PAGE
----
I thank the noble Lord, Lord Alton, for his persistence in asking a number of questions. I think all noble Lords appreciate that we want to recognise the huge suffering of the Uighurs in China, and that we should not do anything that can be seen to support it. I would also like to correct the noble Lord, Lord Alton: it was not the fraud squad; it was the Department of Health and Social Care’s anti-fraud unit, which has been investigating these contracts throughout the pandemic. But I will speak to my noble friend Earl Howe and check when the answer will be available. The normal process is to make sure it is available before the next session of Committee.
My Lords, what lessons are to be drawn from the difference between the fiasco of PPE procurement and the world-beating success of vaccine procurement? The first was left in the hands of the usual administrative state, that of PHE and NHS procurement; the second was deliberately lifted out of the hands of bureaucracy and placed in those of an individual from the private sector. Would the Minister like to extrapolate or infer from that distinction?
It is important to recognise that, throughout the pandemic, people were in a state of panic and there were people dying every day. What we saw was the coming together of the state and the private sector, working in partnership in the best possible way. The vaccines started in university research but were then commercialised and exported by the private sector. People who stayed at home during lockdown were served by Uber and Deliveroo—hard-working people were serving us. This was the best of the public and private sectors, working together for the best of the British.
My Lords, across the Suffolk countryside, vast piles of shipping containers—some up to 60 feet high—full of this PPE are now lodged. Can the Minister say how long people in those areas are going to have to live with these monstrosities, which do not have planning permission? How much are the Government paying for this ad hoc storage on unsuitable sites?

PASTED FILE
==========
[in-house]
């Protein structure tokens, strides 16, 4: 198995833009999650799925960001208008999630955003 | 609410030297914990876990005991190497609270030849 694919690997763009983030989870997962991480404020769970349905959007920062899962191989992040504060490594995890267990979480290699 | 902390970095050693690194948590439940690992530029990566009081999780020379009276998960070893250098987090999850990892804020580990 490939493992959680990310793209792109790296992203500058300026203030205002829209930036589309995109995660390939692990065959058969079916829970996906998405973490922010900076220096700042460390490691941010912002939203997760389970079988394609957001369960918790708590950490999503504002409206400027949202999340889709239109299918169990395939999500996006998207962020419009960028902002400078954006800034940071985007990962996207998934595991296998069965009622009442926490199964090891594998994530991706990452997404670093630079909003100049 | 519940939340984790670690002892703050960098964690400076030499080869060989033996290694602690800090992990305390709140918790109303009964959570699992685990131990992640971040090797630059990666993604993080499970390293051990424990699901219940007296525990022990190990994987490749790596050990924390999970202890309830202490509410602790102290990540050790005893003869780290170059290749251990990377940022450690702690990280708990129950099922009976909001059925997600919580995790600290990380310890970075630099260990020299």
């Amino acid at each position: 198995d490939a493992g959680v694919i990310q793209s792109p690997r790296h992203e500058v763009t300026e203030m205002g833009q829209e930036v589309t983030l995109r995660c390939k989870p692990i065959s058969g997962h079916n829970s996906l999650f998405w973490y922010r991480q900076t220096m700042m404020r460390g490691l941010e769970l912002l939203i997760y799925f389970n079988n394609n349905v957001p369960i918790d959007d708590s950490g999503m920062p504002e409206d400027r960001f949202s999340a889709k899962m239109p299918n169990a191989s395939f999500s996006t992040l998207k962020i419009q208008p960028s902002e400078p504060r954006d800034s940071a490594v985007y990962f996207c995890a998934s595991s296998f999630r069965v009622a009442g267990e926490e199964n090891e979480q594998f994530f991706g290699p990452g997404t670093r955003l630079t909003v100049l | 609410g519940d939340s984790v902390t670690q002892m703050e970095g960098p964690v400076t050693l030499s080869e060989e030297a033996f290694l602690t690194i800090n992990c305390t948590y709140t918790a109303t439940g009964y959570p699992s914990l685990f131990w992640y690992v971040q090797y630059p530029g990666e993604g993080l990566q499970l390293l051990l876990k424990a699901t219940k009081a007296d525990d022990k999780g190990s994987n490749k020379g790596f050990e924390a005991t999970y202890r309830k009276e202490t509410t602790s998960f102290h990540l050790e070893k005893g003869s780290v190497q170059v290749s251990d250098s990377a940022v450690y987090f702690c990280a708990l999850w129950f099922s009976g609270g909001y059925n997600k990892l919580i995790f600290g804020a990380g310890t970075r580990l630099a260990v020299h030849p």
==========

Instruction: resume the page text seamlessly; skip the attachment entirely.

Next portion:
The noble Baroness raises a very important point about storage costs, and we are looking at how we can reduce them. We have managed to reduce weekly storage costs at the moment, but one of the things we are looking at is how we can pass on, donate or sell some of the equipment that is in storage. We have certain standards, other countries have other standards, and we are making sure that we are selling stuff that meets WHO standards.
As I said earlier, a very small percentage was unusable, but we are looking at some of the things that are supposedly past their use-by and sell-by dates—rather similar to food; people know about the debate around food wastage. We have put out a tender for scientists to look at the equipment to see whether its life can be extended or it can be used in a useful way.
My Lords, it is understandable that in an emergency, huge amounts of taxpayers’ money may need to be written off for contracts that were not viable. I commend the Government on all they have done for the pandemic, but would my noble friend agree with me that, given that this was an emergency, and given where we are on the cost-of-living crisis, it would perhaps benefit the Government to rethink the national insurance increase that is coming in April, as the cost-of-living crisis itself is an emergency?